Recently our group finished the Helvetica campaign that I was a player in. Overall it was pretty awesome — there was plenty of fighting and disguising and lying to NPCs and burning stuff down and crashing through the gates at the last minute (there was a good bit right at the end where we’re fighting over a book on the second floor of a building, and finally one guy grabs it and tears out of the room, and everyone else jumps out the window and we’re wrestling over it in the streets and then my guy rolls up in a carriage and we make tracks out of the city).
Things weren’t always totally smooth. Besides the inevitable scheduling issues (though we did do 19 sessions in 10 months, which is pretty decent), there’s a lot of working out how much the GM’ll allow and what the vibe of the playing group is. One thing about our play setup on the mud is we’re always rotating players and GMs, which means every campaign is basically working out a new set of rules. But oh well, on the whole it worked out pretty well. My preference is for big elaborate slapstick action sequences but I’m not actually good at building them; we did manage to get a few to come up organically, though, so I was happy about that.
Another player wrote about the game in his livejournal and also we had a wiki. The latter is because the GM was totally nuts about references; basically every NPC was a ref to one or more characters from a book or a movie — like there’s the Pervenche family, with dad Rodolphe and kids Pierre, Suzanna, Edmond, and Lucille, the last of whom disappears into a magic wardrobe. Then later Rodolphe turns out to be the identical twin of the Baron and ends up impersonating him when bad guys take over the government, and the bad guys find out at the last minute and try to expose it by making Rodolphe shoot an apple off Suzanna’s head .. Anyway, good times. When the campaign was over we sat around for a while just talking about all the refs we’d caught and missed (and right up until the end there were “oh, man, I can’t believe I didn’t notice that” ones). (Oh, and we were based in the town of Geneva in the province of Helvetica — which was also a Switzerland analogue.)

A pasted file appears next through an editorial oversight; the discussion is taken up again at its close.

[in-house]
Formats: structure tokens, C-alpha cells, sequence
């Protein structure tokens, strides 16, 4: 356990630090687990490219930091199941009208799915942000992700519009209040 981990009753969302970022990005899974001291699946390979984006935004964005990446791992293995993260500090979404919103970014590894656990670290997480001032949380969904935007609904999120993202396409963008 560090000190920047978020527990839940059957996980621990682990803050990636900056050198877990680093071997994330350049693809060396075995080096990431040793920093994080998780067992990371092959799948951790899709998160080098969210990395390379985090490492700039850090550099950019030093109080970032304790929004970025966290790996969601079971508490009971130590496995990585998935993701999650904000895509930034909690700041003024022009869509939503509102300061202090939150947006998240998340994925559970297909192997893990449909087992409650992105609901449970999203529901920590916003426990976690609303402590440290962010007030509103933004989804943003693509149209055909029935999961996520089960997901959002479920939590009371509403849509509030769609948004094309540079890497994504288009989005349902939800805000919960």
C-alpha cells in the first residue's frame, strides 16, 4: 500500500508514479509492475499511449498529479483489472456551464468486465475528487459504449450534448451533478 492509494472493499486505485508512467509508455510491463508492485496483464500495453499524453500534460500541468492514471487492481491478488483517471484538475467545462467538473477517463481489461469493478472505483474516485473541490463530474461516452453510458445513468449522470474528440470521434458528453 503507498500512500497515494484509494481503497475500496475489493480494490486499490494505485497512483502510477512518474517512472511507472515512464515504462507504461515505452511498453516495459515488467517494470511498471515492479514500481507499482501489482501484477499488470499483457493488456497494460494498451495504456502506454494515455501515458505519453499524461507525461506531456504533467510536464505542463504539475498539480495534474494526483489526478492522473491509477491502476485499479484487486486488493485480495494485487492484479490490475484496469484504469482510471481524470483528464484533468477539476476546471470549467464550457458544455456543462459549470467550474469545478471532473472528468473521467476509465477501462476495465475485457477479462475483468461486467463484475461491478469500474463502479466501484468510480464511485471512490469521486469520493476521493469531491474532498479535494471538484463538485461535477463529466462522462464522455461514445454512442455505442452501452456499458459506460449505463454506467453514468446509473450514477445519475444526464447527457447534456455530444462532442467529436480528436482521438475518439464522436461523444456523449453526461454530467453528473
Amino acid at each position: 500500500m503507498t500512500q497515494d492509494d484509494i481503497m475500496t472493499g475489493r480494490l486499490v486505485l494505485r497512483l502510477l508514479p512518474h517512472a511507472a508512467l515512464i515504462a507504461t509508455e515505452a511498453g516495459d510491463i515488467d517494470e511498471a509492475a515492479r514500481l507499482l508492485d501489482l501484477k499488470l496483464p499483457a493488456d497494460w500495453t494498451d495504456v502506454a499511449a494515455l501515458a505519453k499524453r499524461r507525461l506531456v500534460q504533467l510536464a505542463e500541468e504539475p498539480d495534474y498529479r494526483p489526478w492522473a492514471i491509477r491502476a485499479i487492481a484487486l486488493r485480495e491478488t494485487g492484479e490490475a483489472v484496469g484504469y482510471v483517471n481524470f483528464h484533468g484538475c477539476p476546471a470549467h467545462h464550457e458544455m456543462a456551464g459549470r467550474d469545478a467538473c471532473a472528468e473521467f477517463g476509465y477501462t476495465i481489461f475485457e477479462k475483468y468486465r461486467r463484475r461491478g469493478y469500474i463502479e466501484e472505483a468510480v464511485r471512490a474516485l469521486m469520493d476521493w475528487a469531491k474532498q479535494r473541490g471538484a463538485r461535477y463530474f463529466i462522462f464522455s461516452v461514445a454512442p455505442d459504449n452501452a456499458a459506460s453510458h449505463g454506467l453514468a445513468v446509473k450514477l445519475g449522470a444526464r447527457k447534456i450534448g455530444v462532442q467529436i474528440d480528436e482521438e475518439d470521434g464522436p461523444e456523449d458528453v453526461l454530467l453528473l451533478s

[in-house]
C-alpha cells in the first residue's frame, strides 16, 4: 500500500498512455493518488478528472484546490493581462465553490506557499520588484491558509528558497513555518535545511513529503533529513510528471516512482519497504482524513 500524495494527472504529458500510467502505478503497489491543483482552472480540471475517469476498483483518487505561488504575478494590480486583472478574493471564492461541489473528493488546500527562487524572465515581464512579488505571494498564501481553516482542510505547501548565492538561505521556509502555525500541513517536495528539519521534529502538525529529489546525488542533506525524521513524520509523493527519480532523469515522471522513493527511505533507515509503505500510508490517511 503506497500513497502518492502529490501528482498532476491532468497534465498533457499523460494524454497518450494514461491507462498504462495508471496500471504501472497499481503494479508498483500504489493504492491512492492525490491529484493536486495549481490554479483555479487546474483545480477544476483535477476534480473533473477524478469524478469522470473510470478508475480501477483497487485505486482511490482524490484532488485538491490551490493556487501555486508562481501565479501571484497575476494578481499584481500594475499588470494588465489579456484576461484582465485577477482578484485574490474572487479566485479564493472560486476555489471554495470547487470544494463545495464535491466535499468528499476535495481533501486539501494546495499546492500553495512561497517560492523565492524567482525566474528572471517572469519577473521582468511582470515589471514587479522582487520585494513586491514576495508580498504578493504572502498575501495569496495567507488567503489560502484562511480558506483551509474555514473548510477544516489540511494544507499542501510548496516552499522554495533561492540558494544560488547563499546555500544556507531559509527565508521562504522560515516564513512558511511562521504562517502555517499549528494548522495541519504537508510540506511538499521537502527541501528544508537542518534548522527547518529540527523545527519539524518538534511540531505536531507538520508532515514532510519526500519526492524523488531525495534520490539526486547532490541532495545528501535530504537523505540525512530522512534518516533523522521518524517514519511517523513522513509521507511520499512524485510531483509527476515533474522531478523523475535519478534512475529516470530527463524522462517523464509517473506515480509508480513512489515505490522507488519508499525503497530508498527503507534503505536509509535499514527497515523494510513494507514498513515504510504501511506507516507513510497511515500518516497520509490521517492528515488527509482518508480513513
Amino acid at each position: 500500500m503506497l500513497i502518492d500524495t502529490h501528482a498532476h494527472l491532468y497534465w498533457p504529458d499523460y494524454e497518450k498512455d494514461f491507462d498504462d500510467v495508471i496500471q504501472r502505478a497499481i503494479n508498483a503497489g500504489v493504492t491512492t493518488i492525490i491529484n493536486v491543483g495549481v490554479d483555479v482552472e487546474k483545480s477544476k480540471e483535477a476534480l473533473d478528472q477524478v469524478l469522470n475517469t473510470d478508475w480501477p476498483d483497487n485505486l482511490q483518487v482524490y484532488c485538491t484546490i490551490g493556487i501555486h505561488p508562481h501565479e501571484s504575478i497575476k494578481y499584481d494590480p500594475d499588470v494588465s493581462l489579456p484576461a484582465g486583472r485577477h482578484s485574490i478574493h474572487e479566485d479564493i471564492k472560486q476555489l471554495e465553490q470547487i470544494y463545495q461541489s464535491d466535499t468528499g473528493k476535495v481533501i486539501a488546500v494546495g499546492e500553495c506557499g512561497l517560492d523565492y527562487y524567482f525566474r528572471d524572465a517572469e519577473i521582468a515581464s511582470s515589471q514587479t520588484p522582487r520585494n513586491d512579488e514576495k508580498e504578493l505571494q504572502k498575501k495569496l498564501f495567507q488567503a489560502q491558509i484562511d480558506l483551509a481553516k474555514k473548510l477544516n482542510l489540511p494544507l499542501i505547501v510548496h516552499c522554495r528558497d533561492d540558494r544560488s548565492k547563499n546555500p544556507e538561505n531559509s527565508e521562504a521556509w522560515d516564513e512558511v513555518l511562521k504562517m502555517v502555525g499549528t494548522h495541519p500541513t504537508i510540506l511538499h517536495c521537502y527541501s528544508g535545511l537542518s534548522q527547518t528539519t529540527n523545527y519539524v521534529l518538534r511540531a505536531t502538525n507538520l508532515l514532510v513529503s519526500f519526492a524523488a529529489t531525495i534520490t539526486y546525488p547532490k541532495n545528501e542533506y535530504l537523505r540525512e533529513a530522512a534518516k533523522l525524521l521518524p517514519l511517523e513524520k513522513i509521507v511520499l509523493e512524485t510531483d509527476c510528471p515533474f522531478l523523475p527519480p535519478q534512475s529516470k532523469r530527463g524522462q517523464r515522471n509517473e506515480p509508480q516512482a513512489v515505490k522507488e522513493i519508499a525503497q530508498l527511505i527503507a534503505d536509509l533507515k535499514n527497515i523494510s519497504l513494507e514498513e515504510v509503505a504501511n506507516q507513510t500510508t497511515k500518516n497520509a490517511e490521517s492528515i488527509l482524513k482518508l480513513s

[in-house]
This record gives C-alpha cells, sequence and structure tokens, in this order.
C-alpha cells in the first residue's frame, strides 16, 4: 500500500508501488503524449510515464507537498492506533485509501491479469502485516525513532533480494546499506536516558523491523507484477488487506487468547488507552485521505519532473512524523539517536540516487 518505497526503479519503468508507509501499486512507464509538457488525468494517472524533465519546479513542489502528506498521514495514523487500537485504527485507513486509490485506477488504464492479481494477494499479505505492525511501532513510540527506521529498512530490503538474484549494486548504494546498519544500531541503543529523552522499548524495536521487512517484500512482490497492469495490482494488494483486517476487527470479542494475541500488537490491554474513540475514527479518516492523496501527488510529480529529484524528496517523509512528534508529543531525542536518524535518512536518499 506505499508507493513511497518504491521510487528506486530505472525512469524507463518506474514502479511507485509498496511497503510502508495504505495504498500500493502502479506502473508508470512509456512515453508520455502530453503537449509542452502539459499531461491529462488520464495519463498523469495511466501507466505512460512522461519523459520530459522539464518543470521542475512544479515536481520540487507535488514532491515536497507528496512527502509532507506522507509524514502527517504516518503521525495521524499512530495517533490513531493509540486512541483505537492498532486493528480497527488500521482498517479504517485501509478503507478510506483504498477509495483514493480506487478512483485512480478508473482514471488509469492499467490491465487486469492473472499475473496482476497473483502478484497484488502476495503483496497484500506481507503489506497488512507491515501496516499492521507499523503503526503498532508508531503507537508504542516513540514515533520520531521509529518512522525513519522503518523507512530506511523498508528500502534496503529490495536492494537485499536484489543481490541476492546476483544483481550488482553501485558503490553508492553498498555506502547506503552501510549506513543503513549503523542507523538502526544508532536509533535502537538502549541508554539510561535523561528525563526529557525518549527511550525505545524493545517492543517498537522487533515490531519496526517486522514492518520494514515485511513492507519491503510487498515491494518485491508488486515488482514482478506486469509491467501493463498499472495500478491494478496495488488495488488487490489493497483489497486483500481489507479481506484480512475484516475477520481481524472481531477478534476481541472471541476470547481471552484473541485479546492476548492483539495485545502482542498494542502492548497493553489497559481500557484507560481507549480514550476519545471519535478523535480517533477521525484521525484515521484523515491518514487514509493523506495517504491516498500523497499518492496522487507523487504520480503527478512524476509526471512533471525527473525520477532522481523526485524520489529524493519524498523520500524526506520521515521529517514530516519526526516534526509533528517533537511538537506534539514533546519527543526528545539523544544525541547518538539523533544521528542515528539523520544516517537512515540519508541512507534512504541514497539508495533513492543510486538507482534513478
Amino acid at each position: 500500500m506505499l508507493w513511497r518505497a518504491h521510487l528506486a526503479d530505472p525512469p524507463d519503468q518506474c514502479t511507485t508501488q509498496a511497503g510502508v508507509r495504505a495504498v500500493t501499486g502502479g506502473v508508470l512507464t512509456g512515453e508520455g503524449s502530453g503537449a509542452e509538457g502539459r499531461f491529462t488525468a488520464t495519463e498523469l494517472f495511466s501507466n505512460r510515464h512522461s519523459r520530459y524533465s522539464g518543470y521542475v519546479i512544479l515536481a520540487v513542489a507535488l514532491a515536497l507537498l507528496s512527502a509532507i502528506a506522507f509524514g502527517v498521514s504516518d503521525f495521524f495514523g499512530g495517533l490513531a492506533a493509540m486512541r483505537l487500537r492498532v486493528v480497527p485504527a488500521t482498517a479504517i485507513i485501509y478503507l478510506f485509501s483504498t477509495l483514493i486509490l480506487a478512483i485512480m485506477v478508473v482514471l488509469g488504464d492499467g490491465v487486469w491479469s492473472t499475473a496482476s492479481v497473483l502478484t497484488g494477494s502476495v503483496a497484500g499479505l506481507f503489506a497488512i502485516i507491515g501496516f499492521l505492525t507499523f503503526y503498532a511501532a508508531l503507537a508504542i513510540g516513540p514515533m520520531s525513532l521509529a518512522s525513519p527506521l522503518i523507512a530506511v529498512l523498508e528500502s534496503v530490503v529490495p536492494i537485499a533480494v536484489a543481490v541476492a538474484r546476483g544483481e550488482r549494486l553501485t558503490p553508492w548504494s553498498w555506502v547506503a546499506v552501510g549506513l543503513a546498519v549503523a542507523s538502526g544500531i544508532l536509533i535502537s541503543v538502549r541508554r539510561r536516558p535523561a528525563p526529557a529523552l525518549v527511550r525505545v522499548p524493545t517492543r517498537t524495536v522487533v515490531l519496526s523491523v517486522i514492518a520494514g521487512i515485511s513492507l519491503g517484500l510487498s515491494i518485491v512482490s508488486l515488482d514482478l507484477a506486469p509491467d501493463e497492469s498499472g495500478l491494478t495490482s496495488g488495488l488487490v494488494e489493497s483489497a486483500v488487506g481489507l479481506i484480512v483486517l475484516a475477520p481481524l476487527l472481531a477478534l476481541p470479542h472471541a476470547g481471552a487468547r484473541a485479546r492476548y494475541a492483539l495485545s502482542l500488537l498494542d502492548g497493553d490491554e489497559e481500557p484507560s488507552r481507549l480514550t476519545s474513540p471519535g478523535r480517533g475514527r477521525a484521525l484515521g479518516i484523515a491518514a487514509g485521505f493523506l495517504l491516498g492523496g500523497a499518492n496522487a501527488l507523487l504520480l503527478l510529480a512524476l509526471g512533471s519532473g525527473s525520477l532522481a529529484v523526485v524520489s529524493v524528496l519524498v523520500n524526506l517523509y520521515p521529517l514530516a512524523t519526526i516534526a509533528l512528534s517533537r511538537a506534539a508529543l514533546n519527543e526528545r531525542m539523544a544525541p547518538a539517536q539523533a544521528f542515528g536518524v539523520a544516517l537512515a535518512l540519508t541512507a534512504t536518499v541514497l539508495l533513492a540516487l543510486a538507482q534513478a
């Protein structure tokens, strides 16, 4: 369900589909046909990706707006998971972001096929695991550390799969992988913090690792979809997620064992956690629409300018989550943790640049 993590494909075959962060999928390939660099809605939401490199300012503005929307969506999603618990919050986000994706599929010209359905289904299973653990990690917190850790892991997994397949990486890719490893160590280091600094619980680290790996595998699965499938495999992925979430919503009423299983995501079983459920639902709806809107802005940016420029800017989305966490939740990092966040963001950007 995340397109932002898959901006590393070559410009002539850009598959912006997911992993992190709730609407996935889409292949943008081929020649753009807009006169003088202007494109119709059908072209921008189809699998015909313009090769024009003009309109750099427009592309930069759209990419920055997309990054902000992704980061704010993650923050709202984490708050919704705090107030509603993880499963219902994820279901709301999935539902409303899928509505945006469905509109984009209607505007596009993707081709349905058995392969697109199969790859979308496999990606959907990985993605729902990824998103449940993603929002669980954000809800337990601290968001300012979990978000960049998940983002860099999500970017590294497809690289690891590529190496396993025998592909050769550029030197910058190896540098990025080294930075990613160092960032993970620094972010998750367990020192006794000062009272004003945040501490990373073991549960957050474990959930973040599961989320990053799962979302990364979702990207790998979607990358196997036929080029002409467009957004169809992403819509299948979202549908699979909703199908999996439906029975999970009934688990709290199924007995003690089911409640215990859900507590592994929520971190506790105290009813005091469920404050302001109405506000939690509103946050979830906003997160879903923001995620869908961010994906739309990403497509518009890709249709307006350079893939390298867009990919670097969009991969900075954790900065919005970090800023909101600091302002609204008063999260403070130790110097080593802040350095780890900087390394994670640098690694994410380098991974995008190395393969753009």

Anyway, since I am still thinking about that 7th Sea to Spirit of the Century conversion, here’s our group:
- Hans: skills include Superb Heavy Weapons, Great Resources, Great endurance, Good Riding, Good Athletics; aspects include Short but can still kick your ass, Eisen noble, Not that bright, Engaged to Gert; stunts include Dracheneisen panzerhand (gadget, probably gives an extra physical consequence), Eisenfaust (+1 to disarm, lets you use panzerhand with Heavy Weapons rather than Fists)
- Gert: skills include Great Heavy Weapons, Great Might, Great Fists, Good Survival, Good Athletics; aspects include Large, Invisible College member, Engaged to Hans
- Cat: skills include Great Resolve, Great Rapport, Great Deceit, Good Empathy, Good Pistols; aspects include Overconfident, The most important things you learn in school are generally against regulations, and My irritating parents
- Arvid: skills include Superb Academics, Great Burglary, Good Deceit, Good Sorcery (but he’s not a sorcerer); aspects include Usually drunk and Invisible College member; stunts include Sucker Punch (use Deceit instead of Fists for the first attack against a distracted opponent)
For comparison, here’s my 7th Sea sheet. What’s interesting to me after looking at this writeup is how few skills you actually need to define someone .. but only after the fact. Like, going in I didn’t know whether this campaign was going to require knowing a bunch of different languages, so I had to buy a bunch of them because Arvid would be able to speak them. And I wasn’t sure whether I’d have to impress some other scholar, so I had to buy up his specialty (History). And maybe I’d have to forge a document, and that would again be something he could do, so I spent some points on Forgery. None of those things actually came up so the points were wasted, which is kind of lame (and then at various points I wanted the Occult Knowledge and Disguise skills, which I hadn’t bought and would probably have been in-character).
I’m not sure the best way to avoid this issue; SotC’s approach is to have fewer broader skills and make characters more competent (and throw in aspects to cover weak spots in another way). It seems like you could maybe keep most of the core 7th Sea system if you just let people create on the fly, though. Like, say you switch everything to an xp model (to make accounting easier) where normally you buy a skill for 10xp. So let people pay 2xp any time they want to use a knack they don’t have, and they can use it that once (or for that scene) as if they had it at rank 1. And you track the xp they spend, and when they’ve spent 10xp on knacks from a particular skill, then they get the skill permanently and don’t have to spend on it any more.
Anyway, yeah, that was the Helvetica campaign. Good times.